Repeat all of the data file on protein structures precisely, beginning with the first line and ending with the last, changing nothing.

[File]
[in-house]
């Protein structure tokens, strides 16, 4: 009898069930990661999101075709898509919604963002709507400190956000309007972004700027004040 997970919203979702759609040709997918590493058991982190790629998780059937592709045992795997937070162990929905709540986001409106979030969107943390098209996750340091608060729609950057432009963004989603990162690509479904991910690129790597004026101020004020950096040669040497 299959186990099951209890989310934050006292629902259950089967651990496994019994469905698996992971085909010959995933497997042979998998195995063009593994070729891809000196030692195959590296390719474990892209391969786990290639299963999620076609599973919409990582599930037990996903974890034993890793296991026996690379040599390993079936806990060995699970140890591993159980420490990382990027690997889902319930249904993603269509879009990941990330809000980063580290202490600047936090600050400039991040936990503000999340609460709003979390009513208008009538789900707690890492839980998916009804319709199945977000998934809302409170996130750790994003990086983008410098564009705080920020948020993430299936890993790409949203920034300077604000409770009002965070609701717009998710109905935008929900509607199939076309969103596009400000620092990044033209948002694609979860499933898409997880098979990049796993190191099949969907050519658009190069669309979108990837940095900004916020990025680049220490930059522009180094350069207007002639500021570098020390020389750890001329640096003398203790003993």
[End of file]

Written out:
[in-house]
């Protein structure tokens, strides 16, 4: 009898069930990661999101075709898509919604963002709507400190956000309007972004700027004040 997970919203979702759609040709997918590493058991982190790629998780059937592709045992795997937070162990929905709540986001409106979030969107943390098209996750340091608060729609950057432009963004989603990162690509479904991910690129790597004026101020004020950096040669040497 299959186990099951209890989310934050006292629902259950089967651990496994019994469905698996992971085909010959995933497997042979998998195995063009593994070729891809000196030692195959590296390719474990892209391969786990290639299963999620076609599973919409990582599930037990996903974890034993890793296991026996690379040599390993079936806990060995699970140890591993159980420490990382990027690997889902319930249904993603269509879009990941990330809000980063580290202490600047936090600050400039991040936990503000999340609460709003979390009513208008009538789900707690890492839980998916009804319709199945977000998934809302409170996130750790994003990086983008410098564009705080920020948020993430299936890993790409949203920034300077604000409770009002965070609701717009998710109905935008929900509607199939076309969103596009400000620092990044033209948002694609979860499933898409997880098979990049796993190191099949969907050519658009190069669309979108990837940095900004916020990025680049220490930059522009180094350069207007002639500021570098020390020389750890001329640096003398203790003993």